An underlying bias against women organists then surfaced, though the critic implied that his view was not widely held and might be an unpopular one: ‘On the other hand, the power and grandeur of a large organ would seem to be best handled by the sterner strength of the “lords of creation,” to say nothing of questions of mental power, which the writer will not venture upon, lest his opinions bring him into hot water.’ 15

He likely was alluding to society’s long-held belief in the innate intellectual and physical inferiority of women compared to men, based in part on smaller size of brain and body. When women began to demand equal opportunities of education and employment in the second half of the nineteenth century, this belief provided the justification that men sought to curtail women’s activity outside the home. Basically, men argued that to expend what was understood at the time as the body’s finite amount of energy on these ‘needless’ pursuits would rob women of the vital energy needed to keep their reproductive organs functioning properly. Women who failed to pay attention to their special ‘periodicity’ would become ill and unable to bear children – or so men claimed.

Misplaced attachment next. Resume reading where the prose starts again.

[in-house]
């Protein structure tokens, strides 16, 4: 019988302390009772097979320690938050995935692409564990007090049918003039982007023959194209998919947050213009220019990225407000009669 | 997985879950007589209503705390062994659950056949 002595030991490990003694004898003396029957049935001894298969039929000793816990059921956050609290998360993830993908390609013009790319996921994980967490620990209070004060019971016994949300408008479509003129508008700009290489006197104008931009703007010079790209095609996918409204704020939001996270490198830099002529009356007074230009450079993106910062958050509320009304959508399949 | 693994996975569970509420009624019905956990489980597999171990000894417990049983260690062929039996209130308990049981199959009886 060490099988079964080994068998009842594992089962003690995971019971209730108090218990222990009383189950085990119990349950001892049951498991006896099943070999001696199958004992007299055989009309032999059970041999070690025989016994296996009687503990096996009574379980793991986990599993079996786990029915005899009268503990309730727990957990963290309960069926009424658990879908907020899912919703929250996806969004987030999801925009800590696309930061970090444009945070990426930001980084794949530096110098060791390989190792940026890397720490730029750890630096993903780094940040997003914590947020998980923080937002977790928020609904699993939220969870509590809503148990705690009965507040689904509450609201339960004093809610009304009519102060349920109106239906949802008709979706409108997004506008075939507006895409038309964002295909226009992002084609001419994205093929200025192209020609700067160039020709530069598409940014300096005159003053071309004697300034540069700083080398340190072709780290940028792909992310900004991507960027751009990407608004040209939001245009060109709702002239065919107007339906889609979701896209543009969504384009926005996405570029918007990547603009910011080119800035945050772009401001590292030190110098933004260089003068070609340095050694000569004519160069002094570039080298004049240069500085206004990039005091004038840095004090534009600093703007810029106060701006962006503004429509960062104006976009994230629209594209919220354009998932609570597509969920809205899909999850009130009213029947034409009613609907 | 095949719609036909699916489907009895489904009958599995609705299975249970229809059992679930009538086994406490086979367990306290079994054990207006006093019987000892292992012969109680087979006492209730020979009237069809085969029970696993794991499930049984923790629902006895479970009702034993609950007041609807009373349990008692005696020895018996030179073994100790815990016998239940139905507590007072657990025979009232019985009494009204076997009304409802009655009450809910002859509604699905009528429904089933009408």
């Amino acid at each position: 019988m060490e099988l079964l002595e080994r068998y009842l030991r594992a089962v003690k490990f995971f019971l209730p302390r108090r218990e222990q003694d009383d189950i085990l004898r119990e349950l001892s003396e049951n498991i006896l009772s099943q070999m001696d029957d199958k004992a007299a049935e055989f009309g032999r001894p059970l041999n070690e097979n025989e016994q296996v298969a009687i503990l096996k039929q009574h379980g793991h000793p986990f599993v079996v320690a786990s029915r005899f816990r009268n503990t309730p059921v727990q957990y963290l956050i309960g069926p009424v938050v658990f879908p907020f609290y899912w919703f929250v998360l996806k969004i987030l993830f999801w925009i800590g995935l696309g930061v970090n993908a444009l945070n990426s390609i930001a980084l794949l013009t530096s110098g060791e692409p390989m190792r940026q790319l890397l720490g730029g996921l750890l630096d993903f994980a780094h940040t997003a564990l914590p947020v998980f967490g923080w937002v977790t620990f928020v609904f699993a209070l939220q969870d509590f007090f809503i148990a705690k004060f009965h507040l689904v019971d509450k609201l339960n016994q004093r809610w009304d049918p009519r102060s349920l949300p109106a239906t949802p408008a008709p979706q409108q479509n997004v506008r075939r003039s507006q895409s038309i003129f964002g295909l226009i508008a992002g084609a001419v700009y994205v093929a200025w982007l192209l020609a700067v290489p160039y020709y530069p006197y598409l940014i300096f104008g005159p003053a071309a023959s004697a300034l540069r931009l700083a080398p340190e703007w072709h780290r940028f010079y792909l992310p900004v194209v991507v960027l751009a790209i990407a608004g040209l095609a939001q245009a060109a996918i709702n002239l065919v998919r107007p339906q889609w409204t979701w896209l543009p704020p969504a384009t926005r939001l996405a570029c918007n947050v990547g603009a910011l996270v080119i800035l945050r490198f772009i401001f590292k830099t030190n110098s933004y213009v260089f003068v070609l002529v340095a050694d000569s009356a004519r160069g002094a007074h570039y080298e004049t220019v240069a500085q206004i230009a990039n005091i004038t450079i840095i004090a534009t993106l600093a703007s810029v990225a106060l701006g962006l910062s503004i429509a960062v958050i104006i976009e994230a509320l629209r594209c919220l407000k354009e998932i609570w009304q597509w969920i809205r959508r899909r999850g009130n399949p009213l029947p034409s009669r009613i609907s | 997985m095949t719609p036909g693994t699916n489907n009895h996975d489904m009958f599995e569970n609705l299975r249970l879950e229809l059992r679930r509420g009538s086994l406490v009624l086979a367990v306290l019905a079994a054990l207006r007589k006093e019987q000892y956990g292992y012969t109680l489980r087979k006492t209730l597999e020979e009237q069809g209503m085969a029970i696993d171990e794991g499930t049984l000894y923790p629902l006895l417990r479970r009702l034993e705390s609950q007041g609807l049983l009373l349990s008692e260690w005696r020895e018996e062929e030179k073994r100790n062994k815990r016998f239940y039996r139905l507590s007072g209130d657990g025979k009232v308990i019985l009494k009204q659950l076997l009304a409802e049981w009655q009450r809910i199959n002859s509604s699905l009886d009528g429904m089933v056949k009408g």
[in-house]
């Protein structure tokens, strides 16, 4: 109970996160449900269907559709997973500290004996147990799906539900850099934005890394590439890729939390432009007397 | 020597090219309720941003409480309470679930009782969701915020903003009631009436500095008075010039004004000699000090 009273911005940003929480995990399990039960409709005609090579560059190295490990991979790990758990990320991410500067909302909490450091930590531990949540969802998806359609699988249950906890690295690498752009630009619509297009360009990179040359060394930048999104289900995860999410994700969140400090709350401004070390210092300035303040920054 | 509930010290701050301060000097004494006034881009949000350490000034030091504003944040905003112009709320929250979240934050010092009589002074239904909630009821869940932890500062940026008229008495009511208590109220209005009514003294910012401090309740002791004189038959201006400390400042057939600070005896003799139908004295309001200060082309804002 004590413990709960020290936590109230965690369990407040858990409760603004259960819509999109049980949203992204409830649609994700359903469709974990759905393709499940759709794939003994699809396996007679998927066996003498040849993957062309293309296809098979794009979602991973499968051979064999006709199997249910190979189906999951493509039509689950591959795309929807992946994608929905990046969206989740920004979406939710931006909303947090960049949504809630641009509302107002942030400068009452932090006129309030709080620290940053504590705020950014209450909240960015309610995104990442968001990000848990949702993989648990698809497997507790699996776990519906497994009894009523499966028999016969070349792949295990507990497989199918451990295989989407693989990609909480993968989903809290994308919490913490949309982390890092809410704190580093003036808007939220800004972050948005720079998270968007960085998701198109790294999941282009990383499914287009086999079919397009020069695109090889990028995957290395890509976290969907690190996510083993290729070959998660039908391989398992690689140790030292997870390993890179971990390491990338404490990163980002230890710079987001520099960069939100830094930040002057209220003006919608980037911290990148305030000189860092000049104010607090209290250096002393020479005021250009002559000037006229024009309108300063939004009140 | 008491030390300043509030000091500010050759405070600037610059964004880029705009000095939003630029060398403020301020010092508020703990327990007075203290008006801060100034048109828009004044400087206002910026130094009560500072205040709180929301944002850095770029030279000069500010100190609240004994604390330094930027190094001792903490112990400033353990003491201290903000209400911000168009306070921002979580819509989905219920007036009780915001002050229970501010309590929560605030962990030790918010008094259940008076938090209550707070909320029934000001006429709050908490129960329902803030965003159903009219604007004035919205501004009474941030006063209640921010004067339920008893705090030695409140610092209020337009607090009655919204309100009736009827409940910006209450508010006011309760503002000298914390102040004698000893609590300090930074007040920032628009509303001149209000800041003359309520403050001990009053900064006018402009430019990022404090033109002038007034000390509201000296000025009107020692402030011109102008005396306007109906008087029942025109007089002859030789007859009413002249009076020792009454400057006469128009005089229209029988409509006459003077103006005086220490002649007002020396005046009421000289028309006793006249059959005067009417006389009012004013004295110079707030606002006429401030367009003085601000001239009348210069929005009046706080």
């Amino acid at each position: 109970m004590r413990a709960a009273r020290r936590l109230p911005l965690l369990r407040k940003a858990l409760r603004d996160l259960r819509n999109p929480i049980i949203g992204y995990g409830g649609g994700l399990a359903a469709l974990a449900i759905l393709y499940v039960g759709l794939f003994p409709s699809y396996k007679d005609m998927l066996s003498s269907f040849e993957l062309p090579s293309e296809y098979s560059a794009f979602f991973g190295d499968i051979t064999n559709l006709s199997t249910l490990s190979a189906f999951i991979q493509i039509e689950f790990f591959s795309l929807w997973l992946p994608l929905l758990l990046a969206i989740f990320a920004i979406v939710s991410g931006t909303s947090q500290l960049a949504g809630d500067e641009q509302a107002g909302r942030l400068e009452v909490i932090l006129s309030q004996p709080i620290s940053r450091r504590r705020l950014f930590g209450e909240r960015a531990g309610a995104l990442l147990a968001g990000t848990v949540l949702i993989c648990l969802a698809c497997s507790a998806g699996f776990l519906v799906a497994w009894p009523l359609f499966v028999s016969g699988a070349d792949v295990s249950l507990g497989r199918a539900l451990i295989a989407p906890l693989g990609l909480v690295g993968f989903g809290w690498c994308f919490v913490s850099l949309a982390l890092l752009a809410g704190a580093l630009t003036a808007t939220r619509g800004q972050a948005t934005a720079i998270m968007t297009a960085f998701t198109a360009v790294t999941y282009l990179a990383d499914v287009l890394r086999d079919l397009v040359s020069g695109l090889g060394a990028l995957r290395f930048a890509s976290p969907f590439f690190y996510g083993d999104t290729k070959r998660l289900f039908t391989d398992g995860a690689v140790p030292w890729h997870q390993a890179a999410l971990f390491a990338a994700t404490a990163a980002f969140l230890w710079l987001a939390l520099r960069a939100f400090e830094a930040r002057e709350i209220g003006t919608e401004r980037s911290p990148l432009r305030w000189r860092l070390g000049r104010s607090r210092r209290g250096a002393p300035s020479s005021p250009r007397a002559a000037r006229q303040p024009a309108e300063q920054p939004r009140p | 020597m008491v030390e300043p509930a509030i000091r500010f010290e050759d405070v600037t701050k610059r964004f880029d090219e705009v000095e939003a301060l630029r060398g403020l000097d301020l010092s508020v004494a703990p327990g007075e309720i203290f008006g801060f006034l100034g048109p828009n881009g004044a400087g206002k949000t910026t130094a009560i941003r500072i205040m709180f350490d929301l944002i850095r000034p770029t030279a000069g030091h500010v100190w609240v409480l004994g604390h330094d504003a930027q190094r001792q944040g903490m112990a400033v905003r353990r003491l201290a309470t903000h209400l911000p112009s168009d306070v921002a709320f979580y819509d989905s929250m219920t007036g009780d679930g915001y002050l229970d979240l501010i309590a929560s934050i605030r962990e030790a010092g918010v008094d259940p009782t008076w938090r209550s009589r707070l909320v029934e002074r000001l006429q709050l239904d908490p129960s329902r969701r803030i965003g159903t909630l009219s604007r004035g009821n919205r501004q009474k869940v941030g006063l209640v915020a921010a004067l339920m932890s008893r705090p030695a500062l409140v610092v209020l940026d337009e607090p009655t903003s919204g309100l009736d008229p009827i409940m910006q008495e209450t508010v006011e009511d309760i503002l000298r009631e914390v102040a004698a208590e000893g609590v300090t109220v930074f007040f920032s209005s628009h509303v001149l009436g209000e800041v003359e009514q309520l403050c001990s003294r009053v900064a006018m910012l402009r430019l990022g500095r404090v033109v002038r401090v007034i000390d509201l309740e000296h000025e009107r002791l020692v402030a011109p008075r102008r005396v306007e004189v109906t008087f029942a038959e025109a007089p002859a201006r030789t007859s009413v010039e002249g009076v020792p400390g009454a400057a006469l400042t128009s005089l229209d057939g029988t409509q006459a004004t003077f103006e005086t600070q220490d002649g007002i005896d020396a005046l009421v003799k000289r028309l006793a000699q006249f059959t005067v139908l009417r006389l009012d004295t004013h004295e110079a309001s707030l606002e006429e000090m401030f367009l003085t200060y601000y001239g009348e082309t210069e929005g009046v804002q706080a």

The ‘lords of creation’ – to use the critic’s words – had for the most part managed to keep women off the organ bench by perpetuating the notion that women’s place was in the home and out of the public eye. But Victorian sources detailing woman’s role in society – conduct books, advice manuals, periodicals and even fiction – were more prescriptive than descriptive. Female organists are a case in point.

Beginning in 1895 another woman organist, Emily Edroff, who was associated with the London Organ School first as a student and then as a professor, was dazzling her audiences with performances of Widor’s Toccata form the Fifth Symphony. Her ability as a pedalist was not mentioned in recital reviews, however. What had changed?

Notes

1.    Charles Pearce, The Evolution of the Pedal Organ and Matters Connected Therewith (London: Office of ‘Musical Opinion’, 1927), 57.
2     ‘In resuming our consideration’, Musical World 13 (21 May 1840): 315.
3     Pearce, Evolution of the Pedal Organ, 57.
4     Ibid., 68.
5     ‘Mendelssohn as an Organist’, Musical World 7 (15 Sep 1837): 79.
6     ‘The Organ Recital: A Contribution Towards Its History’, Musical Times 40 (1 Sep 1899): 602.
7     Edward Holmes, ‘Organ Performance at St. Katherine’s Church, Regent’s Park’, Atlas 12 (20 Aug 1837): 538.
8     James Boeringer, Organ Britannica: Organs of Great Britain 1660–1860, vol. 1 (Lewisburg, PA: Bucknell University Press, 1983), 45.
9     Holmes, ‘Organ Performance at St. Katherine’s’, 538.
10   ‘Concerto Organ Performance’, Musical World 9 (26 Jul 1838): 209.
11   ‘Organ Performance at St. Sepulchre’s’, Musical World 7 (31 Oct 1837): 79; Henry Chorley, ‘Our Weekly Gossip’, Athenaeum, no. 521 (21 Oct 1837): 771.
12   ‘Concerto Organ Performance’, 208.
13   ‘Lancaster Hall, Notting Hill’, Musical Standard 3rd ser., 19 (27 Nov 1880): 344.
14   ‘Bow and Bromley Institute’, Musical Standard 4th ser., 24 (7 Apr 1883): 215.
15   Ibid.

To be continued